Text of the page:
Beer market of Russia 2016: PET goes to draftThe beer market of Russia was warmed up by the hot summer, but the preparation for large volume PET prohibition has already impacted it negatively. The year was successful for Efes, MBC and regional producers; Carlsberg’s positions were virtually stable but AB InBev and Heineken lost a part of market share having focused on the sales profitability. The dynamics of big brands was determined by how much the companies were willing to keep the prices down or by their promotional activity. In this context the economy segment of the beer market and sales of inexpensive draft beer were increasing. The premium segment started shrinking due to license brands migrating to the mainstream segment.
Beer market of Vietnam: “Young tiger”Vietnam is one of the few big beer markets that continue to grow steadily. The beer popularity results from its low price, street consumption culture, and social motives. The outlooks of beer market as well as the Vietnamese economy inspire optimism, though the country is heavily dependent on export of goods. The state regulation can be called liberal, but the key risk for brewers is harbored in intensive rising of excise. Within TOP-4 there are two leaders, Sabeco and Heineken that grow at the fastest rates. The first company effectively employs its capacities, the second one focuses on marketing technologies. Almost 80% of the market belongs to century-old brands, yet the middle class and the youth are shifting their interest toward international premium that is growing taking share from the mainstream.
Analysis of beer market in China (on Russian)
Beer market of Ukraine: big three losing weightIn 2016, fast increase of excises and resulting price spike stood in the way of the beer market stabilization. Most of competition (as well as mass sorts) moved to the economy segment of the market. The biggest losses were incurred by the leading three, especially Obolon, which again experienced pressure after reallocation of Efes market share. However, one should already speak of TOP-4. Group Oasis CIS (PPB) became a strong player and competitor to transnational companies. Besides the net sales of many regional medium breweries look rather good and 16-fold cost reduction wholesale trade license for craft brewers opens up a possibility of rapid growth in 2017.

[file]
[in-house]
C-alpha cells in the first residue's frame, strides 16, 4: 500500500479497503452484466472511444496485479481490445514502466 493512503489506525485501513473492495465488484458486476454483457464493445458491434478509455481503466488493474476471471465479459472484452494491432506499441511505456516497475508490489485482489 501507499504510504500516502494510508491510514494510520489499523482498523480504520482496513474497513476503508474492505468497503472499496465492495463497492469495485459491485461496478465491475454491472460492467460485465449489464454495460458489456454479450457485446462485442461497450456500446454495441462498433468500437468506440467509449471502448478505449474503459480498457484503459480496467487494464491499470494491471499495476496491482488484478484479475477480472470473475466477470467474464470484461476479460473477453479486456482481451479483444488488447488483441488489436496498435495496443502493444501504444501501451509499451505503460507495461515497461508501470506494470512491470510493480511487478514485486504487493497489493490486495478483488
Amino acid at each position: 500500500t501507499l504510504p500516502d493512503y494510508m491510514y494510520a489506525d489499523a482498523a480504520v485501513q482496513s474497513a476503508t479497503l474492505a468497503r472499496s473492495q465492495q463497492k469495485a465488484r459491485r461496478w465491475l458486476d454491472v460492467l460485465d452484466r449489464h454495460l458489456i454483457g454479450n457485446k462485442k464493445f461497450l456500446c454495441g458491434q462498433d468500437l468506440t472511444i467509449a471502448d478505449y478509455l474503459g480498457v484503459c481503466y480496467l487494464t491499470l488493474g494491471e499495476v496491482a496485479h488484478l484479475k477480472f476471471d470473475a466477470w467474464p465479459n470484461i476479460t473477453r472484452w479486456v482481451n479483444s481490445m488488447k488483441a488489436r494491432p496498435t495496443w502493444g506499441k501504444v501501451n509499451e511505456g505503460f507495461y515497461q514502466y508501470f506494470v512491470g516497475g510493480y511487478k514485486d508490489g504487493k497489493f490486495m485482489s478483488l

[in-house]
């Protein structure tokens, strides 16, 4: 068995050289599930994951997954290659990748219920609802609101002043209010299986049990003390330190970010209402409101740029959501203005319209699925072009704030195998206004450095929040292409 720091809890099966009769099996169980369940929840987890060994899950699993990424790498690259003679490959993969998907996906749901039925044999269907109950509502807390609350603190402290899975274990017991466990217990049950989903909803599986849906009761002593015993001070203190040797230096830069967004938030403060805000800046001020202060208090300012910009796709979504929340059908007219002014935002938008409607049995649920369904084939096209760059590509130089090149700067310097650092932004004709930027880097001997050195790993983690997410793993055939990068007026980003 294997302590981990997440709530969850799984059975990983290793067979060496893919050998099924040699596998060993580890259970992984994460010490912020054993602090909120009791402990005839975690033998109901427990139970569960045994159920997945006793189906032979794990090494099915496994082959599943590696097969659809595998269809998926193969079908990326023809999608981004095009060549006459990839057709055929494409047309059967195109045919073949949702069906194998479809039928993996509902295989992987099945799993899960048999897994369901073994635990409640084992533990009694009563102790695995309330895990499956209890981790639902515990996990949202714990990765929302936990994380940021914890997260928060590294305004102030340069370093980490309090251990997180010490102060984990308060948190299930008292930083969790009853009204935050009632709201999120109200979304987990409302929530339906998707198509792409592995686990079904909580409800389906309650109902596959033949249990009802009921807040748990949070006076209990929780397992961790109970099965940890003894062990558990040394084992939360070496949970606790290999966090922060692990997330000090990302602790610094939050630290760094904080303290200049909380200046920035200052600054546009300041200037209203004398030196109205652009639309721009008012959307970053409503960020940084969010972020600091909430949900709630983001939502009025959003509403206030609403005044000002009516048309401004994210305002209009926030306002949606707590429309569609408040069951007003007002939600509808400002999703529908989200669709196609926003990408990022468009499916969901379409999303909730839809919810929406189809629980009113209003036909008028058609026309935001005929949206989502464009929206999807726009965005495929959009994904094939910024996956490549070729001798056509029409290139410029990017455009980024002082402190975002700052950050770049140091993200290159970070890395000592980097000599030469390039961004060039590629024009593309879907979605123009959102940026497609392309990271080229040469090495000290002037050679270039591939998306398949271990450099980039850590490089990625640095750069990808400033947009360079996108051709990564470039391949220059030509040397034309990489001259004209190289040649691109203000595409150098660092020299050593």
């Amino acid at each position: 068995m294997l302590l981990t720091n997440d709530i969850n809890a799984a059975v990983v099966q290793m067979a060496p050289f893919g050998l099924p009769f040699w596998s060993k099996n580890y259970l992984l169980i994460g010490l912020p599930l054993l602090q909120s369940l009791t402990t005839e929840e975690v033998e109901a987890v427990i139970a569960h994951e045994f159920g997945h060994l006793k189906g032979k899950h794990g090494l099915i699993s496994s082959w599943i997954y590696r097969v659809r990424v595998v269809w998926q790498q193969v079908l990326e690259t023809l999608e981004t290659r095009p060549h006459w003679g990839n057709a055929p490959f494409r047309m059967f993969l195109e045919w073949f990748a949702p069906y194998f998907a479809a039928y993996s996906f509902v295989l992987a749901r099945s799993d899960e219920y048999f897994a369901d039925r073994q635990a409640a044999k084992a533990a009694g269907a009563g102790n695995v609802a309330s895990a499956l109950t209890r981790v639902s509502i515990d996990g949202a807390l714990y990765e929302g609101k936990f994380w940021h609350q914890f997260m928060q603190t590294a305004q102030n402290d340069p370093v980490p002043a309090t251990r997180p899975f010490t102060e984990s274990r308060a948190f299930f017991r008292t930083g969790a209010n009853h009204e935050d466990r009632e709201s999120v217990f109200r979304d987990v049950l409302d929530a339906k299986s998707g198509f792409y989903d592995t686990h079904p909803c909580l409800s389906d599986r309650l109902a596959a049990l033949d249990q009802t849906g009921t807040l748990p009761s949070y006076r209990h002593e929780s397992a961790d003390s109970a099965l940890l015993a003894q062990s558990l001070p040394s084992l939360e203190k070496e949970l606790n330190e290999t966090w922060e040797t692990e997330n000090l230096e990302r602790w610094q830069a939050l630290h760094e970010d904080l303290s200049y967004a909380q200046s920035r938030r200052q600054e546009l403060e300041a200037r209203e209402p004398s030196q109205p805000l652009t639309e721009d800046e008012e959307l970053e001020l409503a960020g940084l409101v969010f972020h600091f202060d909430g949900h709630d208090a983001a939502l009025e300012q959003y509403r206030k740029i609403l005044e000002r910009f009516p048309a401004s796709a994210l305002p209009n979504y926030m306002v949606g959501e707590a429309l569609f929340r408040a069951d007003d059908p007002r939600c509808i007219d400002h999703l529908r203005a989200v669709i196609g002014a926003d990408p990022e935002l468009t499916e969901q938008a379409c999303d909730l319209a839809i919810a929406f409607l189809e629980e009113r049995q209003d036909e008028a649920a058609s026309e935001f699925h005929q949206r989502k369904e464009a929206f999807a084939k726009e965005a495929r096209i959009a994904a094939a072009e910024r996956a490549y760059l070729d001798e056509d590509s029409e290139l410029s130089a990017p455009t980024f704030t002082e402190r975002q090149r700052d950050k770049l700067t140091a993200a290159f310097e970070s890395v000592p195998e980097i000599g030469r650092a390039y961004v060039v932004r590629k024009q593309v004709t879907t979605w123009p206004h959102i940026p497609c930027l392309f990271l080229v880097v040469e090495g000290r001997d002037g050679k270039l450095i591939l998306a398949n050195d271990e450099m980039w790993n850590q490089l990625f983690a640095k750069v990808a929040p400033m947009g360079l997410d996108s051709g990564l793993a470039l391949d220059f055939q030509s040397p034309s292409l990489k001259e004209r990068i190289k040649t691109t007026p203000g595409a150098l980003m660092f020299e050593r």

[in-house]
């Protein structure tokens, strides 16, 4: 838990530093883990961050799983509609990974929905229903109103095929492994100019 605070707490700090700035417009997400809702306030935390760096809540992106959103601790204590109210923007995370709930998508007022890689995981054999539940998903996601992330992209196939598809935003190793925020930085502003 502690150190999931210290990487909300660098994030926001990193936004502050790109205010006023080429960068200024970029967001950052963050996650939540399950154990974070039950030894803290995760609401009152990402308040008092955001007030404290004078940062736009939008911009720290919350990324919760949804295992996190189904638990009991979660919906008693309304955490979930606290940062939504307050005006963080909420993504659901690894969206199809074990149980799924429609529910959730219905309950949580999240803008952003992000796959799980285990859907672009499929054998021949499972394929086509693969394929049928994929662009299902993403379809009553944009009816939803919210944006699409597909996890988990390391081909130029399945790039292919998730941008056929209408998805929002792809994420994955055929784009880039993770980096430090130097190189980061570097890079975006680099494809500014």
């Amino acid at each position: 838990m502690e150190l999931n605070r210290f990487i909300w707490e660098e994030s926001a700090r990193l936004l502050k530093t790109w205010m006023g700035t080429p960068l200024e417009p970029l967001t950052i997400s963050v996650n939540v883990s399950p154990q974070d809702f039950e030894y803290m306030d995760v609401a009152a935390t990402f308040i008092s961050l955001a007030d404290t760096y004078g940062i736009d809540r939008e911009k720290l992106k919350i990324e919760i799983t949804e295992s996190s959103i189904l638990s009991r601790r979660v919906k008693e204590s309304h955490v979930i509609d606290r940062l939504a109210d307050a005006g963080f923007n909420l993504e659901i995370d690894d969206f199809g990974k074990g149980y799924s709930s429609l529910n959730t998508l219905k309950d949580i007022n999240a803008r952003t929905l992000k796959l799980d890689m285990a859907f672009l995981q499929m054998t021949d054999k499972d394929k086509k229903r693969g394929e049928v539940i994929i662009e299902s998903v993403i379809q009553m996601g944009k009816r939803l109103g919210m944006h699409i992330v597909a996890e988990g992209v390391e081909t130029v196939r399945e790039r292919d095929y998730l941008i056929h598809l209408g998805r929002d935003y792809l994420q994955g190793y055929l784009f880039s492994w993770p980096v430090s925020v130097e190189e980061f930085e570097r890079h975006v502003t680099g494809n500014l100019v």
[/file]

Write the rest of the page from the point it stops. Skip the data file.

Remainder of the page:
Small brewers say they’re victims in Miller-Bud war
The Legislature's Joint Finance Committee last week approved a measure aimed at keeping Anheuser-Busch Inc. from aggressively moving into Wisconsin by preventing brewers from owning wholesale distributors.
Tim Roby, spokesman for the Wisconsin Beer Distributors Association, said the move would prevent Anheuser-Busch, makers of Budweiser products, from buying up distributors across Wisconsin to drastically increase its presence in a market dominated now by MillerCoors.
"We believe everything that small craft brewers can do today, they'll be able to do once the bill is signed and passed into law," he said.
Local brewers, including Don Zamzow of Bull Falls Brewery, insist that a number of the proposed changes could stifle a now-booming craft beer industry.
"On the surface it all looks well and good as a turf war between those two big guys," Zamzow said. "But it doesn't take long to get to craft beers."
The measure allows brewers that make 300,000 barrels of beer to continue to distribute their own beer, as Bull Falls does, but would prohibit a small brewery from having two retail licenses. A brewer could keep one of its retail licenses if it had the license before Jan. 1, 2011.
Zamzow said that without its retail license, Bull Falls would have struggled to get started. The brewery still makes 80 percent of its money in its own bar on Wausau's east side, and at one time almost all of its sales came from the taps before it found places that would stock Bull Falls beers.
"I can guarantee you there won't be a (new) startup," he said.
Zamzow said legislators need only to add a blanket exemption to the bill that excludes small beer makers from the changes. Several legislators who sit on the Joint Finance Committee did not return phone messages last week to comment.
Kevin Eichelberger, brewmaster at Red Eye Brewing Co. in Wausau, said his restaurant-brewery might not see immediate changes, because he operates under a different type of license. But stifling wholesale distribution ultimately could hurt the business if Red Eye decides to distribute more of its beer in the future.
"I don't want to be told somewhere down the road that 'Hey, you're not going to be able to do this or that,'" he said.
6 Jun. 2011